< SWITCH ME >

With the New Year, Good Reads is back on track and our editors are going to keep on sharing the best online articles that got them thinking about Europe recently. This time around, freshly appointed Chris Ruff will be introducing himself to E&M readers by sharing some reflections on the way we consume news these days and also about the German Pegida movement.

 

Chris, Heart/Legs editor

 

Chriss Ruff

2014: a year to forget

 

Whilst reflecting on 2014 around the dinner table with friends this Christmas, it seemed that none of us could remember a year with quite so many awful things that had happened. ISIS, the Ukraine crisis, Gaza, two (now three) passenger jets dropping from the sky leaving no survivors, terrorist attacks in Pakistan, Australia and elsewhere, schoolgirls captured in Nigeria – the list could go on.

 

2014 will certainly go down as a grim year for humanity. However, part of this phenomenon of negativity is due to the way modern news is consumed and distributed, lending an immediacy and urgency to current events. News is now omnipresent – available to us in more ways and at more times than ever before. Events are almost impossible to miss. As such, our perceptions about say, air travel, have been negatively influenced by what appears to be frequent crashes, although the data clearly shows that travelling by plane is actually safer than ever.

 

Yet despite the rolling 24-hour news channels and the pervasive impact of social media, journalism in 2014 has often felt stale or formulaic; perspectives on global crises have seemed like tired re-runs of old arguments, stuck in a by-gone era. It is for this reason that when a piece with genuine insight appears, such as this opinion piece by Jeffrey Sachs, it really makes you sit up and notice. Sachs, a former economic advisor to both the Polish and Russian governments following the end of the Cold War, eloquently describes the West's differing approaches to both countries and how this has had a profound effect on their subsequent development. In short, if the West had chosen to pursue a similarly conciliatory debt strategy with Russia as they did with Poland, the outcome would be very different. Instead, the US and Western Europe's desire to consolidate their victory with punitive measures has led Sachs to compare it with the aftermath of the Treaty of Versailles. The article adds even more, as it is written in first person on the basis of direct experiences.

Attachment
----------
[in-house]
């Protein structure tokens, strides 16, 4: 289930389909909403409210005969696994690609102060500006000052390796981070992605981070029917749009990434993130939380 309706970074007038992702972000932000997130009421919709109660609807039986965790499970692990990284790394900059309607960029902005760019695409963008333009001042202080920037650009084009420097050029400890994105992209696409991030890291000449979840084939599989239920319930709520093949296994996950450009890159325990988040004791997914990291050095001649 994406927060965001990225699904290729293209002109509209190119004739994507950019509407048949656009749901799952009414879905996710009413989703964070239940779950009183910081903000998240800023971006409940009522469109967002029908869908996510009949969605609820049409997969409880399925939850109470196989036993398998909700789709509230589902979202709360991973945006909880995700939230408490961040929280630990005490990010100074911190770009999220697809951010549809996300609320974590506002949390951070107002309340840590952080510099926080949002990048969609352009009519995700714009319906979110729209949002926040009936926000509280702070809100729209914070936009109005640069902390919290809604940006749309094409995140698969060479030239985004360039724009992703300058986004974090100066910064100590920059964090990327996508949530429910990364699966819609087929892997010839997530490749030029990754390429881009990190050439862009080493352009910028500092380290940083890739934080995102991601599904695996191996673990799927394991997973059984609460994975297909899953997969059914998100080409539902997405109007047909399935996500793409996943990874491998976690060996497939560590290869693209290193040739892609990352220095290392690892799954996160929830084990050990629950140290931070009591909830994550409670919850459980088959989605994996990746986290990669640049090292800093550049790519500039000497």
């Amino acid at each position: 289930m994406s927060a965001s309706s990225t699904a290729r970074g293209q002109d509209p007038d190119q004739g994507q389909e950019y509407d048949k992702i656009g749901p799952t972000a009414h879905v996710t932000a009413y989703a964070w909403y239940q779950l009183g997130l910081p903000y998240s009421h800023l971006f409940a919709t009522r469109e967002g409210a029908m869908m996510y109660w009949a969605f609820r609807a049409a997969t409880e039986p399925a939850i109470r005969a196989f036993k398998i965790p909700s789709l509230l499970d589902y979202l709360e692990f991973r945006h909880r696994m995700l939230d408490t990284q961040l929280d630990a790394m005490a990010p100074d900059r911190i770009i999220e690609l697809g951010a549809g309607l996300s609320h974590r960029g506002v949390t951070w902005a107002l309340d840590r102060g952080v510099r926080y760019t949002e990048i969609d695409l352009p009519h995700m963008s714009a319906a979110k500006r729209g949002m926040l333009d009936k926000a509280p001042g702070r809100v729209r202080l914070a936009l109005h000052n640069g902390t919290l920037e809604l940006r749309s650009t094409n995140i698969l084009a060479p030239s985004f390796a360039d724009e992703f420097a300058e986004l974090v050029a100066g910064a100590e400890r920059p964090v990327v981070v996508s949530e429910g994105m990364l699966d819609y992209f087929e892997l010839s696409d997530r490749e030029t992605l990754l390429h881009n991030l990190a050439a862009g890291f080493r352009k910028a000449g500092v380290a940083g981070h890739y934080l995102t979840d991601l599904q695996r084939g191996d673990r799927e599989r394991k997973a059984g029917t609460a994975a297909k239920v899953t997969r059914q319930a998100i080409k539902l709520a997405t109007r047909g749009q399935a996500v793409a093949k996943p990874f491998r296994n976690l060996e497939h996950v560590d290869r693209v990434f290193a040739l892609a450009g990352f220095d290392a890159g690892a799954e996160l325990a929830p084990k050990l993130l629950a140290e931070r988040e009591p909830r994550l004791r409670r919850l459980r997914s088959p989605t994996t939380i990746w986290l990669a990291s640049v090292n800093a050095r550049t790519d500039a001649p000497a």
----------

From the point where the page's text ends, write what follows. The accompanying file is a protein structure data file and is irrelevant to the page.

Published in Good Reads
Monday, 09 January 2012 06:09

EU pursuing Iran sanctions

European leaders have agreed to go forward with a new round of unilateral sanctions, in which the EU would ban oil imports from Iran. Instead of actually imposing these sanctions however, the EU should threaten to impose them, using them as a "stick" to bring about negotiations over Iran's nuclear programme.

In the French daily Le Figaro, French foreign minister Allain Juppé announced the result of the latest EU deliberations over sanctions against Iran: "On 30 January," he said, "the Europeans will hopefully decide on an oil embargo." The debate about banning oil imports from Iran is not new, in fact it emerged as soon as it was clear that the initial sanctions imposed vis-à-vis Iran were rather toothless. The new sanctions were discussed after the latest IAEA report contained stronger-than-usual language about the programme, accusing Iran of having had a nuclear weapons programme until at least 2003, and carrying out experiments more recently. A European oil embargo is likely to hit Iran's economy hard, as European states are second only to China in importing crude oil from Iran. Greece, Italy and Spain, are arguably the three hardest-hit states in the sovereign debt crisis and are also the biggest importers of Iranian oil. Implementing the ban would hit these states the hardest.

Greece, Italy, and Spain are the hardest-hit states in the sovereign debt crisis; they also import Iranian oil. The ban would hit these states the hardest.

Publicly Iran states that this decision will not have a severe impact on its economy. Yet it comes at a time of heightened tensions, after a US spy drone crashed or was brought down by Iranian forces who later launched repeated and highly visible manoeuvres in the Persian Gulf. Therefore, when the 1st Iranian Vice President Reza Rahimi threatened to close the Strait of Hormuz, the narrowest point in the Persian Gulf, many observers immediately feared a further escalation, with an oil price uptick of more than 2%. However, it is unclear whether Iran would actually be capable of or even willing to close the Strait for a significant amount of time. Whereas technically, it would not be very hard for Iran to do so, holding it would be considerably harder, especially with the United States threatening retaliation. Apart from a potential military escalation with the United States, the move would be suicidal for Iran's economy. Not only 35% of the global seaborne shipments of oil pass through the strait, but the Iranian government gets 60% of its revenue from oil exports, which have to pass the strait as well.

Published in Beyond Europe
NEXT ISSUE
IN -829 DAYS